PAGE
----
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    During a 2009 appearance on PBS's Tavis Smiley, Prince said, revealed that he was born with epilepsy, which led to severe seizures as a child. Though the seizures stopped, bullying at school did not, prompting Prince to teach himself several musical instruments and parlaying his love of music into an iconic career. 

  • Bret Michaels

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    Though he was diagnosed with type 1 diabetes early on, at age 6, rocker Bret Michaels struggled mightily with the condition: He was hospitalized for three weeks when his sugar levels spiked so high that he went into severe ketoacidosis; he also went into insulin shock at least for times, he  says. After figuring out how to take care of himself, he went on to rock stardom and has used his fame to spread awareness about diabetes via the Bret Michaels Life Rocks Foundation.

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  • Alan Alda

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    He may have placed the wisecracking army surgeon Hawkeye Pierce on M*A*S*H but, offscreen, Alan Alda spent quite a bit of time receiving, rather than offering, medical care. Diagnosed with polio at age 7, Alda underwent painful physical therapy. "My parents had to wrap these scorchingly hot blankets around me and hear me scream and beat the bed with my fists," Alda said during a 20/20 interview. It took several months, but Alda eventually recovered and suffered no lasting effects.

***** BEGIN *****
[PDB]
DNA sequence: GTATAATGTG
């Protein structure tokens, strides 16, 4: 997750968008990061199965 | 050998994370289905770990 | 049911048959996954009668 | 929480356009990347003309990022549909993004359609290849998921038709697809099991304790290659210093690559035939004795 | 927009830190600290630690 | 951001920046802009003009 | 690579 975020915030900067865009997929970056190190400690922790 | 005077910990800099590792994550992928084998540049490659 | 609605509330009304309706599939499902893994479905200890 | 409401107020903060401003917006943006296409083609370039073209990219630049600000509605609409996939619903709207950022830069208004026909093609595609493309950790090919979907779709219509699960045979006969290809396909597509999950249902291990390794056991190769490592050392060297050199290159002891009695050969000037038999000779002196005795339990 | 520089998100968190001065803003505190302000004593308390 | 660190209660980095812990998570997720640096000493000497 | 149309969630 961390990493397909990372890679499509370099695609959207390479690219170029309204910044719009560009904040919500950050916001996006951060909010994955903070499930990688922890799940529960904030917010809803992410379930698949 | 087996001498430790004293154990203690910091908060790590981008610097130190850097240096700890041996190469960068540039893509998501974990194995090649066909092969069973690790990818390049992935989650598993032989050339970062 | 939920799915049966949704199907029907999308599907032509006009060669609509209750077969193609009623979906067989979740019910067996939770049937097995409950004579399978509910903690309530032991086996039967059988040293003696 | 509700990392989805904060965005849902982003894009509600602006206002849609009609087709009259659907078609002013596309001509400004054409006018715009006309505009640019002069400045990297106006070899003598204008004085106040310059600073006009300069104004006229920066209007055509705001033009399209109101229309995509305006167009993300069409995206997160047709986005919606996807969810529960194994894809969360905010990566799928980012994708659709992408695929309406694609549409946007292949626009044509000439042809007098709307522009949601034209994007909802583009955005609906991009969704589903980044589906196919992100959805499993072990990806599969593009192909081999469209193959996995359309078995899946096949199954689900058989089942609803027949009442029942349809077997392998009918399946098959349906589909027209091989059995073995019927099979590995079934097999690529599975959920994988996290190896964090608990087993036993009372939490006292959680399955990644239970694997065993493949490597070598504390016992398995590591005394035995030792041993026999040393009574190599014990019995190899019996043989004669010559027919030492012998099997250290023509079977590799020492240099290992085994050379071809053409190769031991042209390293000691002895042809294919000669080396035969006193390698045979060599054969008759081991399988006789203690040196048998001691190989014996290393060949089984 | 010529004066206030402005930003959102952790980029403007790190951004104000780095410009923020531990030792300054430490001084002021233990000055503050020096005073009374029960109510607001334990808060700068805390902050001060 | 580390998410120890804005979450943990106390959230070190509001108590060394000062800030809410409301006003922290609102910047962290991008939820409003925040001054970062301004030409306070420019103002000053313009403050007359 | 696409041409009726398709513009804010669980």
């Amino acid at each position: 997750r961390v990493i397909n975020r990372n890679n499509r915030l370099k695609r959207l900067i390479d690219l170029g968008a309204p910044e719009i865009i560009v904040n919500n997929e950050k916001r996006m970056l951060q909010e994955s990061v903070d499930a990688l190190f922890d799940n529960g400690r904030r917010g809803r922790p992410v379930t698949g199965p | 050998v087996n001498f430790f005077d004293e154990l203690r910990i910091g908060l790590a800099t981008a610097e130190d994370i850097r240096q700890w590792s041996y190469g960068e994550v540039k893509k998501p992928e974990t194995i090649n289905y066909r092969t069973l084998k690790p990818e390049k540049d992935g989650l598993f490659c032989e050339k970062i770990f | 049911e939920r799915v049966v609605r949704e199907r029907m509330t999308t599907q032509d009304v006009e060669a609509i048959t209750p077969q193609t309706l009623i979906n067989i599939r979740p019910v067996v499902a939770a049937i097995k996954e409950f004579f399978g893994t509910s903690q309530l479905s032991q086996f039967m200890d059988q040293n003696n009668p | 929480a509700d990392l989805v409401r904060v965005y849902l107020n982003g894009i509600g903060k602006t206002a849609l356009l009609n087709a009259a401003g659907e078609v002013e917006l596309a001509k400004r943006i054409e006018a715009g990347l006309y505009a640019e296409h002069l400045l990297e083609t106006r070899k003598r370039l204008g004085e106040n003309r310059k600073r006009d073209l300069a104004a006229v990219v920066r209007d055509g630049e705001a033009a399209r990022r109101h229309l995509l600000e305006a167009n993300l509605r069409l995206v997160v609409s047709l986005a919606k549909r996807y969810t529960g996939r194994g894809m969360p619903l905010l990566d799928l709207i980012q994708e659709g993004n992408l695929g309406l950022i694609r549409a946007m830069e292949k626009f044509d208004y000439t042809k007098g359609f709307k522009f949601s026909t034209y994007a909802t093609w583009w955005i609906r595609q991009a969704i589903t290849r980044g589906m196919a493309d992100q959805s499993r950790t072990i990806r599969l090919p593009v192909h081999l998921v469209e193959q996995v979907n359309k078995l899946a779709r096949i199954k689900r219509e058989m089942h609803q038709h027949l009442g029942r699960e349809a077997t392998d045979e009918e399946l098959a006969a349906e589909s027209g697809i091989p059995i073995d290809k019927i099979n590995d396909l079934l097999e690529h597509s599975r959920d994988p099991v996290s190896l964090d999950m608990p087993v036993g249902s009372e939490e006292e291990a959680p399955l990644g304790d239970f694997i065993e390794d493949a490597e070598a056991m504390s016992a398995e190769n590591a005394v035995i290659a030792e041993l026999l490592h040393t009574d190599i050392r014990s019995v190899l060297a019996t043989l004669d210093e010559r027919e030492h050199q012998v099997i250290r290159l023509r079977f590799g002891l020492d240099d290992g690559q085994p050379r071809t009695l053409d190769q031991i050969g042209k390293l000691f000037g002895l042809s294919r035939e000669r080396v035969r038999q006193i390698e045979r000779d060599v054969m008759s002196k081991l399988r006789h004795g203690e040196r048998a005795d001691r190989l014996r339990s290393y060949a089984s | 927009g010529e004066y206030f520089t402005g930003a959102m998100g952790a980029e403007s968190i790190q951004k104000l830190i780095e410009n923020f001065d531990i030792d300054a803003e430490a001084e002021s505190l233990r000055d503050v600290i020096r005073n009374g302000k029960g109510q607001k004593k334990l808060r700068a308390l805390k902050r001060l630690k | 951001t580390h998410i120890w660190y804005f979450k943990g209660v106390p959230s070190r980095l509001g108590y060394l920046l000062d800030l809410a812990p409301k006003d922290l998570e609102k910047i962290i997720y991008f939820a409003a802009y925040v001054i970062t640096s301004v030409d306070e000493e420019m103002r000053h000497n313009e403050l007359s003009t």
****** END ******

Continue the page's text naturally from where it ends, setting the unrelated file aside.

• Chloë Sevigny

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    Image via Mario Anzuoni/Reuters/Corbis

    Perennial 'It' girl Chloe Sevigny, who currently stars in FX's American Horror Story: Hotel, was diagnosed with scoliosis, a curvature of the spine, as a child. While doctors advised against surgery, saying the curvature wasn't too severe, but Sevigny admits she's very aware of her posture when she sees herself on film. Doing yoga three times per week, however, has helped her feel more "straightened out" and boosted her self-confidence.